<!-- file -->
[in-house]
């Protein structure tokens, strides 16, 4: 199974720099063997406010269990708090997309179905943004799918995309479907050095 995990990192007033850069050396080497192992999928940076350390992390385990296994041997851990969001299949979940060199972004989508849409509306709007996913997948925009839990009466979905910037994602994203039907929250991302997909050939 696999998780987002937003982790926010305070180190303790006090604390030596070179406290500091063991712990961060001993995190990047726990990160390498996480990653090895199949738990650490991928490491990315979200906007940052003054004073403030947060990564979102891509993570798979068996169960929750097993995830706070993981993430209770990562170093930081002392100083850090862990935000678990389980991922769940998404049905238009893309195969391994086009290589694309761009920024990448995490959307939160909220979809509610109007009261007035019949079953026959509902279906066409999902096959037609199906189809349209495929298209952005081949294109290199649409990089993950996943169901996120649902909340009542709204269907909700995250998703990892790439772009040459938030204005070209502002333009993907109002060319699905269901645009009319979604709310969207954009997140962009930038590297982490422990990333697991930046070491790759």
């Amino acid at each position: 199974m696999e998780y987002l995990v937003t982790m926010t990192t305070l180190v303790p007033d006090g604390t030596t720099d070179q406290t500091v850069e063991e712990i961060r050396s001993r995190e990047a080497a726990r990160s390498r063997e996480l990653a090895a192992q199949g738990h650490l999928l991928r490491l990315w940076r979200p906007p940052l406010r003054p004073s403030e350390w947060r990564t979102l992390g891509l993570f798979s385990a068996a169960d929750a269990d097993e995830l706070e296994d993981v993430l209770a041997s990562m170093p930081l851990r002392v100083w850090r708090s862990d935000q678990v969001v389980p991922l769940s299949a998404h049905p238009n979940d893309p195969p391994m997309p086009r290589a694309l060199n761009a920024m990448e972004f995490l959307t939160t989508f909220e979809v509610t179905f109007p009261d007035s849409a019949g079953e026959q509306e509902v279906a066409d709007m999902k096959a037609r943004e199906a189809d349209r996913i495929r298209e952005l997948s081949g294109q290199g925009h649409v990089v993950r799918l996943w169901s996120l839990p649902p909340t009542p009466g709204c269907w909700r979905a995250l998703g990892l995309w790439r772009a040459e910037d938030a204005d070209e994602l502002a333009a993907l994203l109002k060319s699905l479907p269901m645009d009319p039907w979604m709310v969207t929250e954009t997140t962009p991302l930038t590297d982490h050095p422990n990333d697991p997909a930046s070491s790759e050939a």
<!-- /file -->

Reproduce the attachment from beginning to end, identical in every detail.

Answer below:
[in-house]
């Protein structure tokens, strides 16, 4: 199974720099063997406010269990708090997309179905943004799918995309479907050095 995990990192007033850069050396080497192992999928940076350390992390385990296994041997851990969001299949979940060199972004989508849409509306709007996913997948925009839990009466979905910037994602994203039907929250991302997909050939 696999998780987002937003982790926010305070180190303790006090604390030596070179406290500091063991712990961060001993995190990047726990990160390498996480990653090895199949738990650490991928490491990315979200906007940052003054004073403030947060990564979102891509993570798979068996169960929750097993995830706070993981993430209770990562170093930081002392100083850090862990935000678990389980991922769940998404049905238009893309195969391994086009290589694309761009920024990448995490959307939160909220979809509610109007009261007035019949079953026959509902279906066409999902096959037609199906189809349209495929298209952005081949294109290199649409990089993950996943169901996120649902909340009542709204269907909700995250998703990892790439772009040459938030204005070209502002333009993907109002060319699905269901645009009319979604709310969207954009997140962009930038590297982490422990990333697991930046070491790759």
């Amino acid at each position: 199974m696999e998780y987002l995990v937003t982790m926010t990192t305070l180190v303790p007033d006090g604390t030596t720099d070179q406290t500091v850069e063991e712990i961060r050396s001993r995190e990047a080497a726990r990160s390498r063997e996480l990653a090895a192992q199949g738990h650490l999928l991928r490491l990315w940076r979200p906007p940052l406010r003054p004073s403030e350390w947060r990564t979102l992390g891509l993570f798979s385990a068996a169960d929750a269990d097993e995830l706070e296994d993981v993430l209770a041997s990562m170093p930081l851990r002392v100083w850090r708090s862990d935000q678990v969001v389980p991922l769940s299949a998404h049905p238009n979940d893309p195969p391994m997309p086009r290589a694309l060199n761009a920024m990448e972004f995490l959307t939160t989508f909220e979809v509610t179905f109007p009261d007035s849409a019949g079953e026959q509306e509902v279906a066409d709007m999902k096959a037609r943004e199906a189809d349209r996913i495929r298209e952005l997948s081949g294109q290199g925009h649409v990089v993950r799918l996943w169901s996120l839990p649902p909340t009542p009466g709204c269907w909700r979905a995250l998703g990892l995309w790439r772009a040459e910037d938030a204005d070209e994602l502002a333009a993907l994203l109002k060319s699905l479907p269901m645009d009319p039907w979604m709310v969207t929250e954009t997140t962009p991302l930038t590297d982490h050095p422990n990333d697991p997909a930046s070491s790759e050939a």